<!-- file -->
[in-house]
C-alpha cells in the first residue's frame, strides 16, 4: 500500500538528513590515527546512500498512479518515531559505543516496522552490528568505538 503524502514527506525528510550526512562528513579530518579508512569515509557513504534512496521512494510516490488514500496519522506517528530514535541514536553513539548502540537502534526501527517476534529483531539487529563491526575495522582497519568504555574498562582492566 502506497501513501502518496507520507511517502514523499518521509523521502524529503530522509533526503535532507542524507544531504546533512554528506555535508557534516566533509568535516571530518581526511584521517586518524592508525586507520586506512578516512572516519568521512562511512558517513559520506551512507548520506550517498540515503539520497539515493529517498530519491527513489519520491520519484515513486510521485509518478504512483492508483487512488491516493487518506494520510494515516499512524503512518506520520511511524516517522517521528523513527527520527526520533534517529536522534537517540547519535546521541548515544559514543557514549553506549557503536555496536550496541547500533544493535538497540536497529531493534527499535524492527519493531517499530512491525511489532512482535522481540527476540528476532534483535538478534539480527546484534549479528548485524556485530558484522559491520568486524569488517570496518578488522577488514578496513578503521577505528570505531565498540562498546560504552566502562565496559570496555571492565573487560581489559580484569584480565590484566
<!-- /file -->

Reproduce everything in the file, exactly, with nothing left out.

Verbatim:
[in-house]
C-alpha cells in the first residue's frame, strides 16, 4: 500500500538528513590515527546512500498512479518515531559505543516496522552490528568505538 503524502514527506525528510550526512562528513579530518579508512569515509557513504534512496521512494510516490488514500496519522506517528530514535541514536553513539548502540537502534526501527517476534529483531539487529563491526575495522582497519568504555574498562582492566 502506497501513501502518496507520507511517502514523499518521509523521502524529503530522509533526503535532507542524507544531504546533512554528506555535508557534516566533509568535516571530518581526511584521517586518524592508525586507520586506512578516512572516519568521512562511512558517513559520506551512507548520506550517498540515503539520497539515493529517498530519491527513489519520491520519484515513486510521485509518478504512483492508483487512488491516493487518506494520510494515516499512524503512518506520520511511524516517522517521528523513527527520527526520533534517529536522534537517540547519535546521541548515544559514543557514549553506549557503536555496536550496541547500533544493535538497540536497529531493534527499535524492527519493531517499530512491525511489532512482535522481540527476540528476532534483535538478534539480527546484534549479528548485524556485530558484522559491520568486524569488517570496518578488522577488514578496513578503521577505528570505531565498540562498546560504552566502562565496559570496555571492565573487560581489559580484569584480565590484566